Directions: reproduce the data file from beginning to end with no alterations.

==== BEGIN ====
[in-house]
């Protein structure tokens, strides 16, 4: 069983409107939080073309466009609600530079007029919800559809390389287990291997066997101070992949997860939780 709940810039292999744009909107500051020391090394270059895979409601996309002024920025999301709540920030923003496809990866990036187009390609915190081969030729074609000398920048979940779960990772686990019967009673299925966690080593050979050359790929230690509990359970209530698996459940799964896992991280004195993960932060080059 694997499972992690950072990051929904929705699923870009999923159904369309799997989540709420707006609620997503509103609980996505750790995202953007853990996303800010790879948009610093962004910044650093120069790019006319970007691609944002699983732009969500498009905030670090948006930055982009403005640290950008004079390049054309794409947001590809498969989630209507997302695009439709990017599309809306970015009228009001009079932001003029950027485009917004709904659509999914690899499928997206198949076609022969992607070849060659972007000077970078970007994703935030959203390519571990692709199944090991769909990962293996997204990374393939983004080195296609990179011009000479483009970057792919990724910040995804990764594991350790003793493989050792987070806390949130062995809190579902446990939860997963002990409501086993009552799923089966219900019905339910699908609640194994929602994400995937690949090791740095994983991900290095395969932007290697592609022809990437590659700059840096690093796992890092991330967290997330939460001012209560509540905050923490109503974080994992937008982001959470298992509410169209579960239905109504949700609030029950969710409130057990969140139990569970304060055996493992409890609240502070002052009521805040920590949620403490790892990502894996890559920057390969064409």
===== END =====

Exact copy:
[in-house]
């Protein structure tokens, strides 16, 4: 069983409107939080073309466009609600530079007029919800559809390389287990291997066997101070992949997860939780 709940810039292999744009909107500051020391090394270059895979409601996309002024920025999301709540920030923003496809990866990036187009390609915190081969030729074609000398920048979940779960990772686990019967009673299925966690080593050979050359790929230690509990359970209530698996459940799964896992991280004195993960932060080059 694997499972992690950072990051929904929705699923870009999923159904369309799997989540709420707006609620997503509103609980996505750790995202953007853990996303800010790879948009610093962004910044650093120069790019006319970007691609944002699983732009969500498009905030670090948006930055982009403005640290950008004079390049054309794409947001590809498969989630209507997302695009439709990017599309809306970015009228009001009079932001003029950027485009917004709904659509999914690899499928997206198949076609022969992607070849060659972007000077970078970007994703935030959203390519571990692709199944090991769909990962293996997204990374393939983004080195296609990179011009000479483009970057792919990724910040995804990764594991350790003793493989050792987070806390949130062995809190579902446990939860997963002990409501086993009552799923089966219900019905339910699908609640194994929602994400995937690949090791740095994983991900290095395969932007290697592609022809990437590659700059840096690093796992890092991330967290997330939460001012209560509540905050923490109503974080994992937008982001959470298992509410169209579960239905109504949700609030029950969710409130057990969140139990569970304060055996493992409890609240502070002052009521805040920590949620403490790892990502894996890559920057390969064409």